Hi, dne’ here, for a long time, I’ve had the hankering to have a Gantry crane.(See the definition below). I must admit that a Gantry Crane does take up quite a bit of room, but if made correctly, or bought, they should roll fairly easily despite their weight and size and provide a lot of assistance with heavy things!
The store-bought GC’s were just too narrow, measuring in at about 7 or 8 ft. I needed a minimum of 10′, but settled for 12′;)
“Gantry crane” means a crane similar to an overhead crane except that the bridge for carrying the trolley or trolleys is rigidly supported on two or more legs running on fixed rails or other runway.
I Googled and looked at many GC’s, but some~ the cost was just out of my reach price wise for the ones that were as wide as I wanted them to be:(
So, off to my local steel supplier, and a trailer, and my husband;) Just about all steel comes in 20-40′ lengths, so there’s no way that I’d ever be able to carry that much less handle it when I’d get it all home! Luckily, the steel place worked with me and cut it to the lengths that allowed me to get it on my trailer and haul it home.
Below, the 3 x 5 I-beam was just right, heavy, but between Gary and I, we could get it where I needed it, and I also would use My Little Mules to move them around if Gary wasn’t present. The I-beam below is 12′. I contemplated cutting it shorter, but 12′ sounded really good!
I don’t know what to call these end pieces, so I’ll just call them the “end pieces”!;) The only difficulty was making darned sure they were square before welding them together with my 175amp Systematic mig welder. My old welding machine really kicks butt!!
Here the supports I’ve welded in;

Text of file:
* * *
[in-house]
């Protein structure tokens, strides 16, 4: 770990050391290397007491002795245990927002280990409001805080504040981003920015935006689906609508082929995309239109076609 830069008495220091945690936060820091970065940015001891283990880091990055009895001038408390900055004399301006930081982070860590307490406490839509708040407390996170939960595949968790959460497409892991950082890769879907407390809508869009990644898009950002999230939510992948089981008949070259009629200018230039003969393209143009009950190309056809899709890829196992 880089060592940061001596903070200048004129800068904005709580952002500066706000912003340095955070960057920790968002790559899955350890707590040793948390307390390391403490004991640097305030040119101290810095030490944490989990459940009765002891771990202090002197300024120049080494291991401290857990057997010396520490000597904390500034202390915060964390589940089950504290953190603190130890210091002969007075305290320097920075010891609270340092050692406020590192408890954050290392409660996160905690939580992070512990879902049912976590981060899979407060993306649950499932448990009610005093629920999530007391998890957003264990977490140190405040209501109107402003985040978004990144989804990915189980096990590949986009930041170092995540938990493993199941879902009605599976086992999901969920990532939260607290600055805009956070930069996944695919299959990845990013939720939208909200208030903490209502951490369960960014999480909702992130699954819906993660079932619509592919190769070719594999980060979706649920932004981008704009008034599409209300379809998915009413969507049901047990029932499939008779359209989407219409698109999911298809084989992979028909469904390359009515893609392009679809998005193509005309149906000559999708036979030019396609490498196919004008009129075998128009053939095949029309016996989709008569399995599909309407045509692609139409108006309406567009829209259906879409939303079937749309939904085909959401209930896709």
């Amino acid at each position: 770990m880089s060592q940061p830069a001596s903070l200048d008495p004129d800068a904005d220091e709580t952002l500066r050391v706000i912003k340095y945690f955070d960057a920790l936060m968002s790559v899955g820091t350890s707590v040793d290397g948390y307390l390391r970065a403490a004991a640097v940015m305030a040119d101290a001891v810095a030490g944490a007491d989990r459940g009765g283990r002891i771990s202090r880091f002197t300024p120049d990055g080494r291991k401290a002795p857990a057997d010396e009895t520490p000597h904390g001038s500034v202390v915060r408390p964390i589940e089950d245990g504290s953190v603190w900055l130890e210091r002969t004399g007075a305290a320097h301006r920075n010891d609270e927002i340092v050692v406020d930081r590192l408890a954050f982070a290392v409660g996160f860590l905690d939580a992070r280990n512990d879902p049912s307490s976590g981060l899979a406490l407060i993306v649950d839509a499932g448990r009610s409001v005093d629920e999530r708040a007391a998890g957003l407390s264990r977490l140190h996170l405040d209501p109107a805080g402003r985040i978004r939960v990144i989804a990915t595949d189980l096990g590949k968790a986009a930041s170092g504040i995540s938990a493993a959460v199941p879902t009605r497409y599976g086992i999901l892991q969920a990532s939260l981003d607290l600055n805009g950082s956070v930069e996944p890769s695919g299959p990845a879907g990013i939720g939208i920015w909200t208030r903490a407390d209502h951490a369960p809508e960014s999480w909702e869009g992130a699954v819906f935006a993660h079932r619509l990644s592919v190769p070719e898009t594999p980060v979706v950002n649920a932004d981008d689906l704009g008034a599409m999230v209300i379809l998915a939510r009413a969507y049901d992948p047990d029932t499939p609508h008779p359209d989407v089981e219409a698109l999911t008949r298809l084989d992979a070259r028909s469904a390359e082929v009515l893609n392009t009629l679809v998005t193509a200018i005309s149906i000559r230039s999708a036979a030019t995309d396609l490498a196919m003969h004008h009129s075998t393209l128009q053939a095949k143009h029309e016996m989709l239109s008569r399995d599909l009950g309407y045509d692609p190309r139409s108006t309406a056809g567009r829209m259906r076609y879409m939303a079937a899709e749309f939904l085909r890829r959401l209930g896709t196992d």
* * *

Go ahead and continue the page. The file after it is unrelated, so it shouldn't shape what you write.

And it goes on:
I made a little jig here to weld things, and again making sure everything is perfectly level and square, don’t want to have a Leaning Tower of Gantry crane! 😉
I lost more sleep trying to figure out how I was going to get the I-beam on top of the structure, but as usual, Brains over Brawn rules! That’s where Gary, my Little Mule and my engine crane came into play, plus being extremely careful!
Backing up a bit, I decided to go with an Electric hoist from Harbor Freight tools, this is a 2 ton model, about 200 bucks after applying the coupon. The only problem is it doesn’t bolt up to the Trolley! So I had to fabricate a “bracket” to attach the trolley to the hoist. It took me 3+ hours of brain storming to come up with the bracket!;) The hoist weighs at least 80lbs, so my little mule holds it in place while I’d just stare at it~thinking.
And then stare some more!
Of course finally I came up with a decent bracket to attach to the trolley. My brain works pretty well sometimes for figuring things out! Thank you brain!;)
Now getting the hoist up there took some ingenuity! I know it must look pretty geeky, but it worked!
Amazing how the little things can take forever! Here, I made a wire/cable to suspend the electric cord so it wouldn’t be getting tangled up when I pull the hoist from one side to the other.
Next, our driveway, if and when I roll my GC out onto the driveway, our driveway isn’t exactly flat!:( So, I bought these trailer jacks from Harbor freight tools(where else), and welded the stationary pivots in place. Now they’ll just pivot down and I can level the GC as needed.
My Gantry crane in ACTION!!
My first detail was in replacing my moms drive belt in her 26hp Lawn tractor. The deck has to be removed and to gain access to the undercarriage, I raised the tractor as high as I could and had great access to replace it. I am pleased!;)
Not long from now, I’ll be pulling the engine and tranny from my 71 Triumph TR6. My Gantry crane is going to make my life so much easier!!
Well had a little time after getting back from vacation~ the HF hoist worked flawlessly and effortlessly! I’m very pleased!!
I hope you’ve enjoyed my little blog about my homemade Gantry Crane! Please subscribe to my Classic Cars and Tools. You’ll get updates as I post and you may tag along and even write me with questions/comments if you like!
Thank you! Dne’ ~ Classic Cars and Tools;)